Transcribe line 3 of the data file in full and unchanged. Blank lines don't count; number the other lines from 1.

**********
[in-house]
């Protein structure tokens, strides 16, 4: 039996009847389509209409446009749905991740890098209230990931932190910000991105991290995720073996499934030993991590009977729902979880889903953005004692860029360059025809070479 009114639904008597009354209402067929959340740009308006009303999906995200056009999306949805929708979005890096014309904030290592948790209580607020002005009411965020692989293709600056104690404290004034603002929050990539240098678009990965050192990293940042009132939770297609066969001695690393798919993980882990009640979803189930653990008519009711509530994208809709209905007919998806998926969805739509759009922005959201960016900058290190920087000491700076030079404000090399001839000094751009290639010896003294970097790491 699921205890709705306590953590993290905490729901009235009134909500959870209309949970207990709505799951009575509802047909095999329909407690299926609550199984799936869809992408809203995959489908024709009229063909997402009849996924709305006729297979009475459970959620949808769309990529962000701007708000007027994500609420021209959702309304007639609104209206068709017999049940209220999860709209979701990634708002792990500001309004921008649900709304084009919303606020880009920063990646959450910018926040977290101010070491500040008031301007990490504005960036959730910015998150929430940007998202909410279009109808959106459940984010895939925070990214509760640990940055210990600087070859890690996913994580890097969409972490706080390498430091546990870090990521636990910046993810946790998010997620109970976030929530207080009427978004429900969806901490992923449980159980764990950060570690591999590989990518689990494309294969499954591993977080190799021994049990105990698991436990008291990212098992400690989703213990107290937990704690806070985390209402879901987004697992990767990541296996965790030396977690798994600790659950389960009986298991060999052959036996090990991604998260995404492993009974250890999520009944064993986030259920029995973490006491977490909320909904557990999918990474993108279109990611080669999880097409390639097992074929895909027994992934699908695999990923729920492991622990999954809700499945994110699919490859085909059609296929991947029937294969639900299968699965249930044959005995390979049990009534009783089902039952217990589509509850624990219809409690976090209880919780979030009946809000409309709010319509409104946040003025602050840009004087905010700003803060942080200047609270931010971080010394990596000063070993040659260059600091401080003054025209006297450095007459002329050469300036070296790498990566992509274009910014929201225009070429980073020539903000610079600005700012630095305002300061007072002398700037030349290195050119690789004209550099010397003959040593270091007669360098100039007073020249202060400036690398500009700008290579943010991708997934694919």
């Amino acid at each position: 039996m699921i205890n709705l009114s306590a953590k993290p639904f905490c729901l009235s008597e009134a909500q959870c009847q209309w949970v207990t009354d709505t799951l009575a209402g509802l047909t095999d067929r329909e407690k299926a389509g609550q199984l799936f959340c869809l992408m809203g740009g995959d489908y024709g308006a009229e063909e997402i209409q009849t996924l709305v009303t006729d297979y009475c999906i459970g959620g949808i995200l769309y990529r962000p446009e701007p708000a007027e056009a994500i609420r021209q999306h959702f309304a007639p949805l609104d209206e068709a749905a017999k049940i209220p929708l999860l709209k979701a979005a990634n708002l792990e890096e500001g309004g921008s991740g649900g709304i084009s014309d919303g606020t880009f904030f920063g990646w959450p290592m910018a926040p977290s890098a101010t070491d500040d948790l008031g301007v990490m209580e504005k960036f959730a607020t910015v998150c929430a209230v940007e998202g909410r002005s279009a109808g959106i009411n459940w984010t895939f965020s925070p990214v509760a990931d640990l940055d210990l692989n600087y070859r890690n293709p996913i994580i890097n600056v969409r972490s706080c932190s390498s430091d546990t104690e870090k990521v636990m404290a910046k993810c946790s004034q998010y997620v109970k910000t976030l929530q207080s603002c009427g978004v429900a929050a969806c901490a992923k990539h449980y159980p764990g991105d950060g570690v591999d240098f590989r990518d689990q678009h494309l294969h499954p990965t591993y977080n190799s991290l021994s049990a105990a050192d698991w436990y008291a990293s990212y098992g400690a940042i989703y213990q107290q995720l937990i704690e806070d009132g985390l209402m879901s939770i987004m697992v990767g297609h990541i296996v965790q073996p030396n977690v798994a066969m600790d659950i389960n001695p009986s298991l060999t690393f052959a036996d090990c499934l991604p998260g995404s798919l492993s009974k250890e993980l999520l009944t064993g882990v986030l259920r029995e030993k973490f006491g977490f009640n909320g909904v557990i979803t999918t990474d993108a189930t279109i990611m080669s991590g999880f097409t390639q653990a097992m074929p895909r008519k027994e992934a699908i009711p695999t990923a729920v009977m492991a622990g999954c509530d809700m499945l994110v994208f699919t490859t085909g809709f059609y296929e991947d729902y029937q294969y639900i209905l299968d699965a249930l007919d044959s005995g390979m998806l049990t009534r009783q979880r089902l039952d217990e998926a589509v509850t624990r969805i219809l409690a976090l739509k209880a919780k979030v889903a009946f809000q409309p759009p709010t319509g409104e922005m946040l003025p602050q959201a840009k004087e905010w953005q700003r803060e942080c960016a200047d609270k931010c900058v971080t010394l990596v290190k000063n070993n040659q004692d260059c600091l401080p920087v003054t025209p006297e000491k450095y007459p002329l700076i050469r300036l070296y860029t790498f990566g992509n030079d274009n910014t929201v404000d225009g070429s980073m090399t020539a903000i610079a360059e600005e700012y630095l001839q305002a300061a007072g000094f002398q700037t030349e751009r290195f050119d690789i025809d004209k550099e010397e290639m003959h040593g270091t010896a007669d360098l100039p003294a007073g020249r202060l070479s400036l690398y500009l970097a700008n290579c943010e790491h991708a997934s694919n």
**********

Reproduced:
């Amino acid at each position: 039996m699921i205890n709705l009114s306590a953590k993290p639904f905490c729901l009235s008597e009134a909500q959870c009847q209309w949970v207990t009354d709505t799951l009575a209402g509802l047909t095999d067929r329909e407690k299926a389509g609550q199984l799936f959340c869809l992408m809203g740009g995959d489908y024709g308006a009229e063909e997402i209409q009849t996924l709305v009303t006729d297979y009475c999906i459970g959620g949808i995200l769309y990529r962000p446009e701007p708000a007027e056009a994500i609420r021209q999306h959702f309304a007639p949805l609104d209206e068709a749905a017999k049940i209220p929708l999860l709209k979701a979005a990634n708002l792990e890096e500001g309004g921008s991740g649900g709304i084009s014309d919303g606020t880009f904030f920063g990646w959450p290592m910018a926040p977290s890098a101010t070491d500040d948790l008031g301007v990490m209580e504005k960036f959730a607020t910015v998150c929430a209230v940007e998202g909410r002005s279009a109808g959106i009411n459940w984010t895939f965020s925070p990214v509760a990931d640990l940055d210990l692989n600087y070859r890690n293709p996913i994580i890097n600056v969409r972490s706080c932190s390498s430091d546990t104690e870090k990521v636990m404290a910046k993810c946790s004034q998010y997620v109970k910000t976030l929530q207080s603002c009427g978004v429900a929050a969806c901490a992923k990539h449980y159980p764990g991105d950060g570690v591999d240098f590989r990518d689990q678009h494309l294969h499954p990965t591993y977080n190799s991290l021994s049990a105990a050192d698991w436990y008291a990293s990212y098992g400690a940042i989703y213990q107290q995720l937990i704690e806070d009132g985390l209402m879901s939770i987004m697992v990767g297609h990541i296996v965790q073996p030396n977690v798994a066969m600790d659950i389960n001695p009986s298991l060999t690393f052959a036996d090990c499934l991604p998260g995404s798919l492993s009974k250890e993980l999520l009944t064993g882990v986030l259920r029995e030993k973490f006491g977490f009640n909320g909904v557990i979803t999918t990474d993108a189930t279109i990611m080669s991590g999880f097409t390639q653990a097992m074929p895909r008519k027994e992934a699908i009711p695999t990923a729920v009977m492991a622990g999954c509530d809700m499945l994110v994208f699919t490859t085909g809709f059609y296929e991947d729902y029937q294969y639900i209905l299968d699965a249930l007919d044959s005995g390979m998806l049990t009534r009783q979880r089902l039952d217990e998926a589509v509850t624990r969805i219809l409690a976090l739509k209880a919780k979030v889903a009946f809000q409309p759009p709010t319509g409104e922005m946040l003025p602050q959201a840009k004087e905010w953005q700003r803060e942080c960016a200047d609270k931010c900058v971080t010394l990596v290190k000063n070993n040659q004692d260059c600091l401080p920087v003054t025209p006297e000491k450095y007459p002329l700076i050469r300036l070296y860029t790498f990566g992509n030079d274009n910014t929201v404000d225009g070429s980073m090399t020539a903000i610079a360059e600005e700012y630095l001839q305002a300061a007072g000094f002398q700037t030349e751009r290195f050119d690789i025809d004209k550099e010397e290639m003959h040593g270091t010896a007669d360098l100039p003294a007073g020249r202060l070479s400036l690398y500009l970097a700008n290579c943010e790491h991708a997934s694919n």